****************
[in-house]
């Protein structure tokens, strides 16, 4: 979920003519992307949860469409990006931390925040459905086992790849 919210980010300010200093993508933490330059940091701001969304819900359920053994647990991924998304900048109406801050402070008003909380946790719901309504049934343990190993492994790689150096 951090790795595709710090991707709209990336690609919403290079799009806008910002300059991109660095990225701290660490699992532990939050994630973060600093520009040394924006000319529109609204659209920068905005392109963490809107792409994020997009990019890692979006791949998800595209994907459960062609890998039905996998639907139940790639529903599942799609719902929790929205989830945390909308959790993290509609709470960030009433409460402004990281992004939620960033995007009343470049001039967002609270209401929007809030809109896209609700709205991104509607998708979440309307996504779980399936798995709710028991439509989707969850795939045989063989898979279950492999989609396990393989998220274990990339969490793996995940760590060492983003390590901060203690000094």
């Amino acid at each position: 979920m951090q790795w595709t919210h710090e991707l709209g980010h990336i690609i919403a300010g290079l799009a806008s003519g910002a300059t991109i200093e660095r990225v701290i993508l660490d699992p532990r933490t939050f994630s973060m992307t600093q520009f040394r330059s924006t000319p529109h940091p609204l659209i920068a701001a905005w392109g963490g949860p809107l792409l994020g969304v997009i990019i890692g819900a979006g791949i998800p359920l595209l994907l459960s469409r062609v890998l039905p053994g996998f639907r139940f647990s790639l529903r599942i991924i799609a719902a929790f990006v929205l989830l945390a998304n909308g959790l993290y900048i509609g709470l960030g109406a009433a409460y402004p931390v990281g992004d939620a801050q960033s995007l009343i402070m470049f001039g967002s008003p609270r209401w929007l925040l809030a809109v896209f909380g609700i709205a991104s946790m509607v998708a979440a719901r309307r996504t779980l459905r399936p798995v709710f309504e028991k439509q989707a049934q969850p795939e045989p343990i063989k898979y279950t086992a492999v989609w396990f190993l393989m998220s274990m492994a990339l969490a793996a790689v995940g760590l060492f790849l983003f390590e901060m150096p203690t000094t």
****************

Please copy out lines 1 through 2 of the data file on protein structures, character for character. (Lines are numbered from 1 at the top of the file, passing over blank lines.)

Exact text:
[in-house]
């Protein structure tokens, strides 16, 4: 979920003519992307949860469409990006931390925040459905086992790849 919210980010300010200093993508933490330059940091701001969304819900359920053994647990991924998304900048109406801050402070008003909380946790719901309504049934343990190993492994790689150096 951090790795595709710090991707709209990336690609919403290079799009806008910002300059991109660095990225701290660490699992532990939050994630973060600093520009040394924006000319529109609204659209920068905005392109963490809107792409994020997009990019890692979006791949998800595209994907459960062609890998039905996998639907139940790639529903599942799609719902929790929205989830945390909308959790993290509609709470960030009433409460402004990281992004939620960033995007009343470049001039967002609270209401929007809030809109896209609700709205991104509607998708979440309307996504779980399936798995709710028991439509989707969850795939045989063989898979279950492999989609396990393989998220274990990339969490793996995940760590060492983003390590901060203690000094």